Tax-loss harvesting is a strategy of strategically selling certain assets at a loss to neutralize capital gains and limit your tax liability. Investors often evaluate their portfolios toward the end of the year to look for opportunities to apply this strategy.
How it Works
If you have more in losses than you do in capital gains, you can eliminate your capital gains tax entirely and apply up to $3,000 of remaining losses toward reducing your taxable income.
To use a simplified example, let’s say you have long-term holdings in equities that would bring a $10,000 loss if sold and you made $6,000 in long-term capital gains on other holdings. You could sell your holdings for the $10,000 loss, completely wipe out your tax on the capital gains, and reduce your taxable income by $3,000. You can even carry over $1,000 in losses to next year and apply them toward next year’s taxes.
You have still come out with a net loss on assets – but you had lost that money already without a rebound in asset value, and you have minimized the effect by saving on your taxes.
The Benefits of Tax-Loss Harvesting
When should you take advantage of tax-loss harvesting? It does not make sense unless you have holdings that you really want to sell at a loss – stocks or fixed income investments that are worth less than the price you paid for them (known as the cost basis) and that you do not expect to rebound in any useful way. One could argue you are actually “culling” weak investments and “harvesting” as much value as you can get from them.
What to Consider Before Tax-Loss Harvesting
Consider what you are going to purchase to replace the investments that you sell. You may not want to sell if doing so completely upsets the risk balance in your portfolio.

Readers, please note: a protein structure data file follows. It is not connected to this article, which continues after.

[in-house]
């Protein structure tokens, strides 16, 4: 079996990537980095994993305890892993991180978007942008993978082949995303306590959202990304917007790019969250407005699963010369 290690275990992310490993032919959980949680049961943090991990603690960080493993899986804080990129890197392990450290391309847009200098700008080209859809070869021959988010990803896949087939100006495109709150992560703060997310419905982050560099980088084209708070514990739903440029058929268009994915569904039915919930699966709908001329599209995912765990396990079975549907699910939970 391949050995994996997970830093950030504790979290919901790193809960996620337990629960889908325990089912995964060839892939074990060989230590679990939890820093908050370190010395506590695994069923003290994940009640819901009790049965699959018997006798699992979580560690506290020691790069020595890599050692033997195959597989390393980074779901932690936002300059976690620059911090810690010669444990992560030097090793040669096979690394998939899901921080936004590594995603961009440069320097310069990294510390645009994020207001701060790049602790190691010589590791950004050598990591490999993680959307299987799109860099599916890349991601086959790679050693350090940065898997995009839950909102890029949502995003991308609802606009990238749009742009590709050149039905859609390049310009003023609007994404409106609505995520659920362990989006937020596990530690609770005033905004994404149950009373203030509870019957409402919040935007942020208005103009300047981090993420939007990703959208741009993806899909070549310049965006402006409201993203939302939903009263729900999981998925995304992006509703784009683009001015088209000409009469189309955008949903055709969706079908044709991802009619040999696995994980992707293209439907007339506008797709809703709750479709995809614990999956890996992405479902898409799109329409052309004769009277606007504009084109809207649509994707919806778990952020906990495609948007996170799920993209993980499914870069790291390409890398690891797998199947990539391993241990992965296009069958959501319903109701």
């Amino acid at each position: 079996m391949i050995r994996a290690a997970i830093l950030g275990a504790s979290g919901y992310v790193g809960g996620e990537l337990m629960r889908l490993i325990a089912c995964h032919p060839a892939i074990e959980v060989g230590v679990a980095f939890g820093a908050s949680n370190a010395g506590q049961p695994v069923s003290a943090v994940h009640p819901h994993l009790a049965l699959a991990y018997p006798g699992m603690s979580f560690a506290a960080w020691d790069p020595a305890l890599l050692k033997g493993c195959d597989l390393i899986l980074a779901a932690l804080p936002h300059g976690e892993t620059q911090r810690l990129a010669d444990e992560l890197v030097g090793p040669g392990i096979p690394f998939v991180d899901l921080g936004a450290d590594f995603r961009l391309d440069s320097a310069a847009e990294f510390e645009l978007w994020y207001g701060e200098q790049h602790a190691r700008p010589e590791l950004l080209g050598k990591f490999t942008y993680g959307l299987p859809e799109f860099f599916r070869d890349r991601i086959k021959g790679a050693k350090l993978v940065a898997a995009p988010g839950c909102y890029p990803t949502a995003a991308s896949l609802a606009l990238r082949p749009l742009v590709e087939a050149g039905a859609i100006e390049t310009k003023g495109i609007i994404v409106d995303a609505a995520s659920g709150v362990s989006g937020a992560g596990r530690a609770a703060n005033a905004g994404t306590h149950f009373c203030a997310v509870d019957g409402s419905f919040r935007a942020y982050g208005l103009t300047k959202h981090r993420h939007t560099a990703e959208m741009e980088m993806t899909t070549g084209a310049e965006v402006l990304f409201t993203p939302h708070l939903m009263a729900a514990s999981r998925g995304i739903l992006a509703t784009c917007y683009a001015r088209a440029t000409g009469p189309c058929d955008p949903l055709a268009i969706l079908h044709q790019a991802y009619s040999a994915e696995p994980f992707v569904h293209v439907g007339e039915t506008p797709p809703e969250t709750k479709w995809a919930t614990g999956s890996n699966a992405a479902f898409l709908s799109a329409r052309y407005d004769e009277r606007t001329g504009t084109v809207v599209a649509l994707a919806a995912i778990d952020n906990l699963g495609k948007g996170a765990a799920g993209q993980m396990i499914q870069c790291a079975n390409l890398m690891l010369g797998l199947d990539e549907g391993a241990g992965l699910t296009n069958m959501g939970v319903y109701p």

You can replace the investments with better performers in the same risk category, but you must wait 30 days before buying back the same stock or one that is “substantially identical” to the previous stock. The IRS “wash sale” rule applies to keep people from dumping investments at the end of the year as a tax dodge and repurchasing them immediately.
The next factor to consider is your total short-term vs. long-term capital gains. Long-term gains are profits from selling investments that you have held for longer than a year, and are taxed at lower rates (15% or 20% depending on your tax bracket). Short-term gains are profits on investments sold within a year of purchase that are taxed at the ordinary rate for your tax bracket.
The IRS requires that you tabulate all short-term and long-term gains and losses separately (known as “netting”), and then you may offset total gains in one category against total losses in the other. The best result is that you have a long-term capital loss and short-term capital gains, because in that case your losses are negating higher-taxed gains.
What if you have long-term gains that you could reduce with short-term sales losses? It may still work out best for you to take that action, but you need to do a cost-benefit analysis to be sure. The transaction fees may neutralize most of your tax savings, or the outlook for the asset may be tempting enough to convince you to hold on to it and reassess the situation in the next tax year.
Make sure you understand the true cost basis when making your analysis, because the cost basis is not always straightforward. For example, if you have bought a particular stock multiple times and you only want to sell some of the shares for a loss, how do you know which shares are which? Unless you specified identification of individual stock shares, your broker probably uses an average cost method or a FIFO (first in, first out) method. You may over/underestimate the effect of a sale if you are using the wrong basis.
If you are not sure about some aspect of tax-loss harvesting – for example, you are unsure if a replacement stock could be considered substantially identical or you are having trouble determining the cost basis of an asset – consult with a tax professional before proceeding.
In summary, you want to apply tax-loss harvesting if you have assets that have lost value, are unlikely to return sufficient value in the future, and either do not fit in your investing portfolio anymore, or can be replaced with better-performing investments that match your portfolio needs.